Selling Antiques in an 1880’s Barn

Hi, I’m Debbie Yancey Miller and I own a small antique/vintage store that is located in my barn built in the 1880’s.  Most people who stop in for the first time are as much impressed by the barn as what’s inside it.  Since I don’t want to change the aesthetics of the barn I haven’t put insulation on the inside or changed the windows or doors.  It’s weather tight but it sure is cold in the winter and I tell visitors to make sure and wear their coats and gloves when they come.  During the summer it is wonderful.  Barns seem to keep cooler than most other places for some reason.  Someday, I do want to put in new stairs to the upstairs.  I understand that the kids that lived here previously used to have their basketball practice up there in the winters.  However, for this old lady they are WAY to steep to keep anything up there and get it down again without sending it down the hay chute or chunking it out the door that leads to nowhere except my front lawn.  There are about 14 stairs that are about 12″ wide (I suppose the builders decided that a foot would fit on a foot?) and the steps are about 16″ tall.  I can do it with my hands and feet and then back down turned around but certainly can’t carry anything.  So, I use the top floor as my box depository.  I can bring up empty boxes one at a time and throw them out the window when I need them.

The main floor has three rooms, two huge front sliding doors and a back sliding door that overlooks a portion of the back yard.  I’ve screened that one and put a safety rail on it so no one falls out.  The entry room is where I have my counter and register and all my glassware with three cabinets full of miniatures.  Most of my artwork is hung on these walls.  There are only two small six-paned windows in there (one missing a pane of glass) so it, like the rest of the barn is dim.  My husband was nice enough to hang flourescent lighting everywhere.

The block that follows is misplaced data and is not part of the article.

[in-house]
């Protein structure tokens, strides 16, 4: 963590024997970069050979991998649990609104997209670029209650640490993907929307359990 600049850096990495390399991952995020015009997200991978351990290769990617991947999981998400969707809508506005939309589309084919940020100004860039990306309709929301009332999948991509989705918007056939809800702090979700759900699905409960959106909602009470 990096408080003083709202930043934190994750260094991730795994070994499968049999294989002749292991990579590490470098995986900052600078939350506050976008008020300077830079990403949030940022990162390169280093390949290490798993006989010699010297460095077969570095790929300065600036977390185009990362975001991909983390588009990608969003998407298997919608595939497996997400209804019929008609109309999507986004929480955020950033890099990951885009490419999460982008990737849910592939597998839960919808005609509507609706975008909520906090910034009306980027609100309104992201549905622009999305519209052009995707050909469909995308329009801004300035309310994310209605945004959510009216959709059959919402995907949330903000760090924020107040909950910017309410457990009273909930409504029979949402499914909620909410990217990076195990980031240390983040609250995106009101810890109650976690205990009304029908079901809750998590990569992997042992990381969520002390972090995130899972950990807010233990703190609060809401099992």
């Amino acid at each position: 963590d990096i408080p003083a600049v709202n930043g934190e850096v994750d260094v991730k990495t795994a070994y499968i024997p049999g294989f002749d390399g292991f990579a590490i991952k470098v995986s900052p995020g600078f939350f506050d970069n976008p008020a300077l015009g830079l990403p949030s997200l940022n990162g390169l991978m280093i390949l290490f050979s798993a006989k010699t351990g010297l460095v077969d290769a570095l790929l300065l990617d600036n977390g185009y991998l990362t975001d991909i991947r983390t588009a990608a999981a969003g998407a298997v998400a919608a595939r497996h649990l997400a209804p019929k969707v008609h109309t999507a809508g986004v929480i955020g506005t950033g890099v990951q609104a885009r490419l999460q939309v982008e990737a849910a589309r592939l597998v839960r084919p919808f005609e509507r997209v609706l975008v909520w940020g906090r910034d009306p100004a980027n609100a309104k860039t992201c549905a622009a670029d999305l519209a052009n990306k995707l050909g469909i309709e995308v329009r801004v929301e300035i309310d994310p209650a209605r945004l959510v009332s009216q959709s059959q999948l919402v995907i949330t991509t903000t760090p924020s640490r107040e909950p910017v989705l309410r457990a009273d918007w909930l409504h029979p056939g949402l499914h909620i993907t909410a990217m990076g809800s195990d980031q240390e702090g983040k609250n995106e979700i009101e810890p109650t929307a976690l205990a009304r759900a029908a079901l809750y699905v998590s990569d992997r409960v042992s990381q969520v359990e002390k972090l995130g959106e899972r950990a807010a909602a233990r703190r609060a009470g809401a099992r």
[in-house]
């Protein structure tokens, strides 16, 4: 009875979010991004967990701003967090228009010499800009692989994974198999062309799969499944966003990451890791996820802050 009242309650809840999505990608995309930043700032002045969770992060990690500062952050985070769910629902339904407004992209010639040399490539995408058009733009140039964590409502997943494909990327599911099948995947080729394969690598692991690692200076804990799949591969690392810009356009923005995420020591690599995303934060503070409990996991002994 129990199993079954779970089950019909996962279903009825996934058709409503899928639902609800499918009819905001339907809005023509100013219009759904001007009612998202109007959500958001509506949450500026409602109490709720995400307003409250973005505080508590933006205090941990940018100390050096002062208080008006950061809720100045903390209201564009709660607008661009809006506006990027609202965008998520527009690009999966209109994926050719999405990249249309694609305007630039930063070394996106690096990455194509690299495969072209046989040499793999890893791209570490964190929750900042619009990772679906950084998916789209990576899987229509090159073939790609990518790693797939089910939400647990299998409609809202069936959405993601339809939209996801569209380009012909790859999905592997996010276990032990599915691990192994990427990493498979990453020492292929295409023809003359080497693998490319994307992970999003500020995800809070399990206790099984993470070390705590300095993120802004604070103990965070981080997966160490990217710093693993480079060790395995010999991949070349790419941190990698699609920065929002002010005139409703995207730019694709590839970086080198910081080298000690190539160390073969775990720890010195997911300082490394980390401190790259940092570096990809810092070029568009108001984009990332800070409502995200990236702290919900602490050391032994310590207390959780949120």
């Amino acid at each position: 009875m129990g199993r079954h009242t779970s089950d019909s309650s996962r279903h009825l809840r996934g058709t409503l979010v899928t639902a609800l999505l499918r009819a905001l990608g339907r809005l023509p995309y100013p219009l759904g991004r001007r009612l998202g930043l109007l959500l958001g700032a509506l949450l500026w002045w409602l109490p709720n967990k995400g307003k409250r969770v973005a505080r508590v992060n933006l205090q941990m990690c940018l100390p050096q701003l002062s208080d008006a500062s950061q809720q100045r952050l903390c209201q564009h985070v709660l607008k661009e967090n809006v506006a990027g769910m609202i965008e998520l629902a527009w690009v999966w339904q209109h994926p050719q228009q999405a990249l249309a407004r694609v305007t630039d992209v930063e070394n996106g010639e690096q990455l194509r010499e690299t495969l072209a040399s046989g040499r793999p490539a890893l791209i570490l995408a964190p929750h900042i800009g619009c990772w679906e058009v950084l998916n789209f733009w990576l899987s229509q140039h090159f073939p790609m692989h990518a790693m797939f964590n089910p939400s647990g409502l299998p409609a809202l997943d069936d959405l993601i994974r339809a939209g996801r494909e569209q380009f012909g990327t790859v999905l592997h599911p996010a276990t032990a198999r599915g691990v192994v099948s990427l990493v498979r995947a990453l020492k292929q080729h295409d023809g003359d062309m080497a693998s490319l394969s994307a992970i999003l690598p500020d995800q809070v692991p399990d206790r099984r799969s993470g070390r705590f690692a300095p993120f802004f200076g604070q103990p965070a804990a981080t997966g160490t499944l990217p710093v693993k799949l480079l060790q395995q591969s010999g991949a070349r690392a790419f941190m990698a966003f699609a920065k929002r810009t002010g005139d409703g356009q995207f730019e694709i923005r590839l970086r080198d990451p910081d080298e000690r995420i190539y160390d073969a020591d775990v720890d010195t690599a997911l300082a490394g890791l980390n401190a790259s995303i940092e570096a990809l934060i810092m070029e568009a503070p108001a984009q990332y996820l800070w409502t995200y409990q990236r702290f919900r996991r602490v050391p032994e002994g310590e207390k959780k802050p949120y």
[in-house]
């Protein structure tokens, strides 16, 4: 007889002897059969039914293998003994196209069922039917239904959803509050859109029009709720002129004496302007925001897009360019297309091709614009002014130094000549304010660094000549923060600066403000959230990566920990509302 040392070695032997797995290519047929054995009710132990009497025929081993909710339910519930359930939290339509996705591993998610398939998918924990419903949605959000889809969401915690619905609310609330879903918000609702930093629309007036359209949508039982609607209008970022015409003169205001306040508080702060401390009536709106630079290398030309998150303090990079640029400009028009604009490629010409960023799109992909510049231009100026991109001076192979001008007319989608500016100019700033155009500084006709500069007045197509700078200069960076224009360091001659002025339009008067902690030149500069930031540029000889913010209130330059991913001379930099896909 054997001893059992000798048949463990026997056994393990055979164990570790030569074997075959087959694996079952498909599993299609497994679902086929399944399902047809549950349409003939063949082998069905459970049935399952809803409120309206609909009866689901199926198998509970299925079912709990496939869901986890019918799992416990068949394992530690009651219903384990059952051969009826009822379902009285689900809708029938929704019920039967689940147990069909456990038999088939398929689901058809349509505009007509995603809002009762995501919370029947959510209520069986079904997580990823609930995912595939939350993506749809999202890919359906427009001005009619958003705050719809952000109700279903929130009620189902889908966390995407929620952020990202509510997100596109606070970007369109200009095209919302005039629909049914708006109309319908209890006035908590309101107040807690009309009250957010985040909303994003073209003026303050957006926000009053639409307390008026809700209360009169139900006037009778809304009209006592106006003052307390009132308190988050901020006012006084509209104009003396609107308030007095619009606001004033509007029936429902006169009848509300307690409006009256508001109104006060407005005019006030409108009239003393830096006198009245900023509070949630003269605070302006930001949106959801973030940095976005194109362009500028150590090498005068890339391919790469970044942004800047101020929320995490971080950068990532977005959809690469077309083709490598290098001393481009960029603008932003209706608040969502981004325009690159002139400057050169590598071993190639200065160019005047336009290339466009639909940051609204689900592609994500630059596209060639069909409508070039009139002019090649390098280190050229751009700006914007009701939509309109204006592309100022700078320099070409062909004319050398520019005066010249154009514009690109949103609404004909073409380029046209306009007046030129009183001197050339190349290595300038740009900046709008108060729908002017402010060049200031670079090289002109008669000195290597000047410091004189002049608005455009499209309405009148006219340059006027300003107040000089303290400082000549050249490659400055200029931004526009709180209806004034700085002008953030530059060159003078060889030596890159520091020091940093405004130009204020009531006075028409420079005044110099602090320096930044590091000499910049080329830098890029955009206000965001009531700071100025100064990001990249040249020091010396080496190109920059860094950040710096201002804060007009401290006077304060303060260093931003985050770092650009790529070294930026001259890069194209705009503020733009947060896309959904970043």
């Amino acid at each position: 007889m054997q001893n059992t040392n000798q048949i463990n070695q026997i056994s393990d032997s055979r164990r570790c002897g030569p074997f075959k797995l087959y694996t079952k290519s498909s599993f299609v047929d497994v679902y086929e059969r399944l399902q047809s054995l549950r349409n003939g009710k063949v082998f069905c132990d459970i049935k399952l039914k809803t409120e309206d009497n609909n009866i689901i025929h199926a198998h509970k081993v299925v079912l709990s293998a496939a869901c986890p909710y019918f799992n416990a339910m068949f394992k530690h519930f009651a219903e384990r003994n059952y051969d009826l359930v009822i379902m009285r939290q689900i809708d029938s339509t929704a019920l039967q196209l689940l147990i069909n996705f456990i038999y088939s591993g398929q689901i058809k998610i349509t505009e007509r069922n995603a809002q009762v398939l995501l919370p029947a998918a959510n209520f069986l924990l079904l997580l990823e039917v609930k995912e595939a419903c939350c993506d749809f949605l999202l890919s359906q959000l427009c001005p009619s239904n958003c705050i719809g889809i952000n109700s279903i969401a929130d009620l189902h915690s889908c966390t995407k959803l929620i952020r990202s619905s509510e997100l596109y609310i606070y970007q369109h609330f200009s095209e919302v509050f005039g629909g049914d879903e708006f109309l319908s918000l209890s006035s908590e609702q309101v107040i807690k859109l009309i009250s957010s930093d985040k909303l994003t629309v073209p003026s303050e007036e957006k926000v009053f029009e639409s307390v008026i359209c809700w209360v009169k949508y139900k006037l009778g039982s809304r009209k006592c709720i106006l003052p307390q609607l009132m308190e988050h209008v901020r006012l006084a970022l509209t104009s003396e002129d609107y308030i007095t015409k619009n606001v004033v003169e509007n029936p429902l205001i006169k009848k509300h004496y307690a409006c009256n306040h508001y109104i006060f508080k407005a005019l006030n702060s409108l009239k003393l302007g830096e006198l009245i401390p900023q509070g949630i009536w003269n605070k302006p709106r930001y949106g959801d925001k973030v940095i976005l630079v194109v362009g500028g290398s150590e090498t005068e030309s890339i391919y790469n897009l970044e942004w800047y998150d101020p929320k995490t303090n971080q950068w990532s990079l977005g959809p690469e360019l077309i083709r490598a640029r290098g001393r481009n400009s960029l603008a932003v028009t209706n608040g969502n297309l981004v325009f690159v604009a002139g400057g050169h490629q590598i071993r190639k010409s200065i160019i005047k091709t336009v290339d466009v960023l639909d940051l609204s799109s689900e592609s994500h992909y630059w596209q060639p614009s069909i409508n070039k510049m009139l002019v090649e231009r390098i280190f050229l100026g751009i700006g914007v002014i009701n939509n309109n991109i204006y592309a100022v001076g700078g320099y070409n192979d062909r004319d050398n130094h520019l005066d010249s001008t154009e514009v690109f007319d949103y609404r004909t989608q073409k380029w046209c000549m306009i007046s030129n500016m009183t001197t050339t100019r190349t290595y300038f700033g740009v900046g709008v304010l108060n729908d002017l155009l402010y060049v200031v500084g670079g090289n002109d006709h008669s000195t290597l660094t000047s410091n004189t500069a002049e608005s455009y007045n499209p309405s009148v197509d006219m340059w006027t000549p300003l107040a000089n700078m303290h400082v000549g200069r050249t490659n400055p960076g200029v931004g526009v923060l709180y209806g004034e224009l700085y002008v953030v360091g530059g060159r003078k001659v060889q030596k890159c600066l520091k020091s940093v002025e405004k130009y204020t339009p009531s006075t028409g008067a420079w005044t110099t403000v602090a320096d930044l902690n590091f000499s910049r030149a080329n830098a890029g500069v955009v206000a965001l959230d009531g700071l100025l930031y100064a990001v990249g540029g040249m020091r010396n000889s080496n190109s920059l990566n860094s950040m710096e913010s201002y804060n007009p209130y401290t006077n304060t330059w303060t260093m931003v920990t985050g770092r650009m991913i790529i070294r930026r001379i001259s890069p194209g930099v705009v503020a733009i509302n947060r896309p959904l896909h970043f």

There is a huge sliding door into the center portion that I leave open.  During the summer I keep the sliding doors to the outside open for light.  This is where my kitchy kitchen ware resides along with most furniture and my zillions of salt and pepper shakers.  Books are also in there so it’s cozy to sit on the sofa’s and check out the books.

Recycle Your Christmas Cards The Right Way

The rush seems to be over for the year so I have time to look out of my office window and see my antique/vintage shop “Aussie Magic Vintiques” getting buried in the snow.  With no heat in that building my advertisement states that I am open but that you need to wear a coat!  So, I’m sluffing around the house and decided to tackle my in-box.  At the top were my Christmas Cards.  I don’t send a Christmas letter but I do send answers to all of the letters received in the cards.  I also, for years, have been thinking that somewhere, someone could use these pretty sparkly things for their art projects.  After all morning going through sites that the search engine found under “recycle greeting cards”, I finally found one that was a recent posting (2011)  that seemed appropriate.  So, I’ve sent the cards off to St. Jude’s Ranch for Children, Attn: Recycled Card Program, 100 St. Jude’s Street, P.O. Box 60100, Boulder City, NV 89006-0100.  It seems that most local schools, churches, homes in my area are not accepting them.  St. Jude’s Ranch for Children uses them in their program in which the kids reuse any greeting card to build entrepreneurship skills and sell them to raise money for the organization.  The children reuse the cards and make new cards from old, the purchasers are contributing to a good cause and both are “going green”.  Their instructions are 1) find eligible cards (not just Christmas) of any size and shape.  There must be no writing on the back of the frontispiece.  2) remove the backs of the cards, saving only the fronts, and put the backs into your newspaper recycle pile.  The fronts are to be mailed between November 15 to February 28 which allows you to start a collection for the following year.  Since I’m out in the sticks I just put them in a larger envelope, address it, weigh it, go to the USPS website to get the correct postage and walk it out to the box.  All done.  Mission accomplished.

As for the cards that I send to my friends and family, I only send cards made before 1960.  If they are used cards I sign them, put an “and” before the original signature such as Debbie and Mrs. Marble,  Keeps people wondering.  I get my cards from thrift shops, antique stores, auctions, garage sales, etc.  I collect them all year.  Of course, the ones that I think I can sell for a profit are taken out to the shop with big hopes of getting rich.  I’m still hoping but I’ve received several complements and thank yous for the unique cards.  I have been saving boxes of cards forever.  If you wish to see what I have, I’ll be glad to send pictures, descriptions and prices.

Happy Recycling!